Abstract

The assembly of the primordial follicles early in ovarian development and the subsequent development and transition of the primordial follicle to the primary follicle are critical processes in ovarian biology. These processes directly affect the number of oocytes available to a female throughout her reproductive life. Once the pool of primordial follicles is depleted a series of physiological changes known as menopause occur. The inappropriate coordination of these processes contributes to ovarian pathologies such as premature ovarian failure (POF) and infertility. Primordial follicle assembly and development are coordinated by locally produced paracrine and autocrine growth factors. Endocrine factors such as progesterone have also been identified that influence follicular assembly. Locally produced factors that promote the primordial to primary follicle transition include growth factors such as kit ligand (KL), leukaemia inhibitory factor (LIF), bone morphogenic proteins (BMP’s), keratinocyte growth factor (KGF) and basic fibroblast growth factor (bFGF). Factors mediating both precursor theca–granulosa cell interactions and granulosa–oocyte interactions have been identified. A factor produced by preantral and antral follicles, Müllerian inhibitory substance, can act to inhibit the primordial to primary follicle transition. Observations suggest that a complex network of cell–cell interactions is required to control the primordial to primary follicle transition. Elucidation of the molecular and cellular control of primordial follicle assembly and the primordial to primary follicle transition provides therapeutic targets to regulate ovarian function and treat ovarian disease.

Introduction

Primordial follicle assembly and development is a critical aspect of female reproduction, but a poorly understood process on a mechanistic level. The assembly of primordial follicles that occurs in the later stages of fetal development for a human and in the early postnatal period for the rodent is a distinct process from the induction of primordial follicle development involving the primordial to primary follicle transition. In mammals, the majority of literature suggests that the pool of primordial follicles a female is born with is the cohort of follicles that will develop throughout the female’s reproductive life span. Abnormalities in primordial follicle development lead to a number of pathophysiologies [e.g. premature ovarian failure (POF)] and female infertility. The current manuscript reviews the molecular and cellular control of primordial follicle development. Several different cell types (e.g. oocyte, granulosa and precursor theca) participate in primordial follicle development. The focus of this review is on the cell–cell interactions and factors involved that control primordial follicle assembly and development.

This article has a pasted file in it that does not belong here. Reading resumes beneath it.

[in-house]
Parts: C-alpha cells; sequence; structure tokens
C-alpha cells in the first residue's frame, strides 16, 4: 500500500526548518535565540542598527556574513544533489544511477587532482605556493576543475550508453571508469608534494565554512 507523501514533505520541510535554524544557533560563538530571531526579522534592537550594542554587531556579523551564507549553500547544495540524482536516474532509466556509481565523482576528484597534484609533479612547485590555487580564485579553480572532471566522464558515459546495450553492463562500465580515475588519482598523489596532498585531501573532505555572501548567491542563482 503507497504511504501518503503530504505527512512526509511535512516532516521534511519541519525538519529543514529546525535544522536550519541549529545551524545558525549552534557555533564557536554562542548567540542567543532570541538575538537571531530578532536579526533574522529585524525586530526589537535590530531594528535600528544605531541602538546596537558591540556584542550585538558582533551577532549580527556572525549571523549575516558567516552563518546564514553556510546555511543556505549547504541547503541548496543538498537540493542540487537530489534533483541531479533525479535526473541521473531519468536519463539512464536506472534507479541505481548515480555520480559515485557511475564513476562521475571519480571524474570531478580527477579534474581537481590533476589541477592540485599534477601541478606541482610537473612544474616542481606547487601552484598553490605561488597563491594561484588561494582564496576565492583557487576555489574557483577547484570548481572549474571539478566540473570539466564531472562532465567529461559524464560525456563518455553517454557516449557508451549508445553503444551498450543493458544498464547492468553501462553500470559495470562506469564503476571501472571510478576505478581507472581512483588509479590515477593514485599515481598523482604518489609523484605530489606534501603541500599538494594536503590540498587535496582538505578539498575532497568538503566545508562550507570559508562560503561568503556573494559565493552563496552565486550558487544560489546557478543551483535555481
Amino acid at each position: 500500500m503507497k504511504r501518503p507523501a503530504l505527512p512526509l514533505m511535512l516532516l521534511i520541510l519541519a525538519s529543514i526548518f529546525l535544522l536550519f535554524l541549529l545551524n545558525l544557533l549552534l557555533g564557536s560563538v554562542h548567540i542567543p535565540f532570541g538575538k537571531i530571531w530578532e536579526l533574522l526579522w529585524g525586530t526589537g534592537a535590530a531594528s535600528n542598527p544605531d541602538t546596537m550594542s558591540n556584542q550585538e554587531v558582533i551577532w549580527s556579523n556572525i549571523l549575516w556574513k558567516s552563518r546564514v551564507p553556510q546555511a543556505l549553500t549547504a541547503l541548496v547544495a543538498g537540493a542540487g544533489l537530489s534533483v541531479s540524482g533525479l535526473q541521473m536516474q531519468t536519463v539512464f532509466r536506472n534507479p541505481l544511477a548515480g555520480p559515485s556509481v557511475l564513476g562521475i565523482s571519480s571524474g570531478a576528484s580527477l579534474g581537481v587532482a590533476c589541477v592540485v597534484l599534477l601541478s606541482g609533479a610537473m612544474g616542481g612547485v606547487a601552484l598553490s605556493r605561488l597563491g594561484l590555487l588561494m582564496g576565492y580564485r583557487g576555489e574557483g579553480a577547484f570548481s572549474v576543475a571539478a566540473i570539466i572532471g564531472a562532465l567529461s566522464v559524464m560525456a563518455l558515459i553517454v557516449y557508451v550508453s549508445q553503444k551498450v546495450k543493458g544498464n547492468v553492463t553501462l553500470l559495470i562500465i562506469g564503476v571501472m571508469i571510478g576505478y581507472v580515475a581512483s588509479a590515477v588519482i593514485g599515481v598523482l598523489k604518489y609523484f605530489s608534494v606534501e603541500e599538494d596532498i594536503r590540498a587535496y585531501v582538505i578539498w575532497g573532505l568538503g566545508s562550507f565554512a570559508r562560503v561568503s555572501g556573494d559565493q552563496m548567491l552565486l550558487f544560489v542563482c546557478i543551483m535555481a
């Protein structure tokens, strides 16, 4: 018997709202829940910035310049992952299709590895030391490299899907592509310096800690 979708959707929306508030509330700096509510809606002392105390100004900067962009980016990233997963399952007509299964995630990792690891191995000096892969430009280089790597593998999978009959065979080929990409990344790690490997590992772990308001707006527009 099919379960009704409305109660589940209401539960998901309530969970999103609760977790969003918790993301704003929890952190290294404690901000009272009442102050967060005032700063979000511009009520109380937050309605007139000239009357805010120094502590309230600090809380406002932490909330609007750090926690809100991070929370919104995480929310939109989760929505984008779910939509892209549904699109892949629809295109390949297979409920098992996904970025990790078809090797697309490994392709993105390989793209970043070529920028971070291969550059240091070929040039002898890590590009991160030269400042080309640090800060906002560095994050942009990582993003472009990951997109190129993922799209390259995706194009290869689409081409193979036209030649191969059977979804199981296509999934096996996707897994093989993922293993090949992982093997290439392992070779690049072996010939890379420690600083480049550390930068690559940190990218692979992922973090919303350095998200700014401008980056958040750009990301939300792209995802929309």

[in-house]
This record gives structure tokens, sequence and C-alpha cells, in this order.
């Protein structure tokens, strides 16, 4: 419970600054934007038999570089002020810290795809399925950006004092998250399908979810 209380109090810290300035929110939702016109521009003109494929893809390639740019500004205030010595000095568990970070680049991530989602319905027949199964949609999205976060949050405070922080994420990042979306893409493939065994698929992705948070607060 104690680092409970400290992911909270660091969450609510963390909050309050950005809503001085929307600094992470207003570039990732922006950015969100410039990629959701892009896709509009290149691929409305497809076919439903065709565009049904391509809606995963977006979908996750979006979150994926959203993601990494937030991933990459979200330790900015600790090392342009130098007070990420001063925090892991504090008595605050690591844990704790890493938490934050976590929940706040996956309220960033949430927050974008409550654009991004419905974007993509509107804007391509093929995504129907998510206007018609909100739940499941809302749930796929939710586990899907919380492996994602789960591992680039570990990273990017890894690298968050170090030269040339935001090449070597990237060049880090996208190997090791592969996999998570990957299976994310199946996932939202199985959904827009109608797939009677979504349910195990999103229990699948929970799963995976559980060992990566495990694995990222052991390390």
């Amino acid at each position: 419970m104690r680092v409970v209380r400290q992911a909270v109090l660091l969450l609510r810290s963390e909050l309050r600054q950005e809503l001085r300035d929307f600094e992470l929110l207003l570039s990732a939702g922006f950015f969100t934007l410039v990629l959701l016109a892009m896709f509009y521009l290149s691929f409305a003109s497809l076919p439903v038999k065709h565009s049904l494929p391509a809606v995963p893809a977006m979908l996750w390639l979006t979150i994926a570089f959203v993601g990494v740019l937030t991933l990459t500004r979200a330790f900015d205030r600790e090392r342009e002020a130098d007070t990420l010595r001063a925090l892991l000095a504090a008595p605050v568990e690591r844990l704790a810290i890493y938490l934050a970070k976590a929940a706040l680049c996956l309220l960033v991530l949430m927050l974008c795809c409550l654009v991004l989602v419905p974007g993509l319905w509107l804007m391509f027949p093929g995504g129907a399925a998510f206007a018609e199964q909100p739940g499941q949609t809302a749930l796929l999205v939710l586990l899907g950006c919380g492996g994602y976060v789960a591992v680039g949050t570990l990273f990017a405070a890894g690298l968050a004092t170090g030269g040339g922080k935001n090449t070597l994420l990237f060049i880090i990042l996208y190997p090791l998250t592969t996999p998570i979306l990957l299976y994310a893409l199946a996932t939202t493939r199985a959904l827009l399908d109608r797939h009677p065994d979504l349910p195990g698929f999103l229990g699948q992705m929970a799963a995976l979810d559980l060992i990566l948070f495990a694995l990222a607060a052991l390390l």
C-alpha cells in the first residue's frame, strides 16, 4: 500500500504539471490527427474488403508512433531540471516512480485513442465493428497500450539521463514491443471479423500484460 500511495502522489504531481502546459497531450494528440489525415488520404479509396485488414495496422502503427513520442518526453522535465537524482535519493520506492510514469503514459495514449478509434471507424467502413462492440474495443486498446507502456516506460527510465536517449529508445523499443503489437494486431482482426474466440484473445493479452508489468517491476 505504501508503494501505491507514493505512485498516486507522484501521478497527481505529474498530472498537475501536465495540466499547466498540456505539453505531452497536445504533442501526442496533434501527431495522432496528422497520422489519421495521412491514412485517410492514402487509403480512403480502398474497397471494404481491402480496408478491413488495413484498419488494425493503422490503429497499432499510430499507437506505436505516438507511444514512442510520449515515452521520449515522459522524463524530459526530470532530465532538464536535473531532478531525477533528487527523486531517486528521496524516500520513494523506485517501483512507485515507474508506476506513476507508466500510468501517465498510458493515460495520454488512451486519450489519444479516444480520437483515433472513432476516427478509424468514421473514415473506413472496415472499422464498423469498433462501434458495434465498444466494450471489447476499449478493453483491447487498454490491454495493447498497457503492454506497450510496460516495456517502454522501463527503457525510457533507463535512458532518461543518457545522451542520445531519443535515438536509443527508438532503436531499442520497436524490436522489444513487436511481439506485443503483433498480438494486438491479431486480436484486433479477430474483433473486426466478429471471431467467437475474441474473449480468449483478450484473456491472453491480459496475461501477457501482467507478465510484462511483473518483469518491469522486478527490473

The terms used in the current review are defined as described below. Primordial follicle development refers to both the assembly process and primordial to primary follicle transition process. Nests of germ cells (i.e. oogonia) develop in the embryonic period and have been also referred to as clusters or cysts. Owing to the space/fluid filled reference to cysts in the ovary, nests are more accurate and will be used in the current review. The assembly of primordial follicles, also referred to as primordial follicle formation, requires a transition from nests to primordial follicles. The follicle does not exist until the primordial follicle assembles. The primordial follicle pool is generally in a resting state and not developing. The subsequent development of the primordial follicle involves the primordial to primary follicle transition. This is the most accurate reference to this aspect of primordial follicle development. The term follicle growth is misleading for the primordial follicles do not proliferate or undergo mitosis, which is the general reference to the term growth. Although the oocyte does increase in size (i.e. grow), the term follicle growth will not be used so as to not suggest proliferation. Follicle activation is not precise and could refer to expression of a specific gene or cell growth. Therefore, the terms nests, primordial follicle assembly, primordial to primary follicle transition and for more global reference ‘primordial follicle development’ will be used.